The Chronicles of Horror Movie Night: THE PIT (1981)

Damon Swindall

by: Damon Swindall
April 6th, 2011

***After starting in Washington D.C. nine years ago Horror Movie Night has expanded to include chapters in Austin, Dallas and Chicago. GATW’s own Brian Kelley is the originator and programmer of this illustrious weekly Wednesday night tradition which features a “classic” horror film. Each week I will be reviewing/commenting on the past week’s selection so do your best to find the film, most of which have not made it past VHS, and follow along. Better yet, start your own chapter!***


Oh no, Canada has invaded HMN! This isn’t the first Canadian film this year (see BLUE MONKEY) and they are always aboot something fun and entertaining. Of course, I kid. We Americans like to pick on Canada like a sibling, but I can assure you that it’s all in good fun. Well, at least as far as I’m concerned. This week our neighbors to the north give us a very important film with THE PIT. It’s a deep philosophical tale about a boy acting out his troubled feelings of jealousy and anger in dark – who am I kidding? It’s a movie about a big hole in the ground.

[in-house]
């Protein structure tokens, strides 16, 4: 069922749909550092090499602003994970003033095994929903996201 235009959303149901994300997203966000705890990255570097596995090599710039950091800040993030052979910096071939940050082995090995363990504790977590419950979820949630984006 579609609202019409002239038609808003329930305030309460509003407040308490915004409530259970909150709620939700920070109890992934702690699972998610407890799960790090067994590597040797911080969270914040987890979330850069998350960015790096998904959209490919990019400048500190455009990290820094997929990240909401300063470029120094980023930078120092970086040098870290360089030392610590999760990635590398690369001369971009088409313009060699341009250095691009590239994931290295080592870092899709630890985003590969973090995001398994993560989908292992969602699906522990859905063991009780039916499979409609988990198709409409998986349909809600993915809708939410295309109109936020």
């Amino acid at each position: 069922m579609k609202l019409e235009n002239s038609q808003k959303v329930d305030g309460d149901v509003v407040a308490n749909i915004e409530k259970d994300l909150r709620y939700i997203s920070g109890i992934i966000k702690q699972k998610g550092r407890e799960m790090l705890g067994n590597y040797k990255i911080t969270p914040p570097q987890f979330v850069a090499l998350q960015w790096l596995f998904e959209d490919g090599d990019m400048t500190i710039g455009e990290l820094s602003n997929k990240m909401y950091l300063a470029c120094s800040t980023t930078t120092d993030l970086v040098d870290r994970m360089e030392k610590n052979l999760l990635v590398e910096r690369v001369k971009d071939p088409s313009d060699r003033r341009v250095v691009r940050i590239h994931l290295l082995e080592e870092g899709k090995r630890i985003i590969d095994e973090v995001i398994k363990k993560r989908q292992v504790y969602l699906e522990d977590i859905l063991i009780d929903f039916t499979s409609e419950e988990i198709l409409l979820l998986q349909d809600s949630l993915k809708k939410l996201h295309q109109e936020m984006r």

People might pick on young Jamie (Sammy Snyders) for being a tad weird and he may be troubled as well, but he has a secret. In the woods about a mile away from his house, there’s a deep pit that houses a handful of ape-like creatures with glowing eyes. He’s the only one who knows of the place and the creatures’ existence. Soon he spills the beans to the college-age babysitter, Sandy O’Reilly (Jeannie Elias), watching him while his parents are away. He loves her, so he figures sharing this with her can bring the two of them closer together. It is his special place. He tries feeding the beings chocolate but soon figures out they crave raw meat. With no money to buy them food he makes the decision to feed them the bad people in his town.

Jamie: “They’re not people that’s for sure. They got yellow eyes, little tiny ones, and they’re all hunched up. I read about them in a book, or something like them. I think they’re trolls or tra-la-logs.”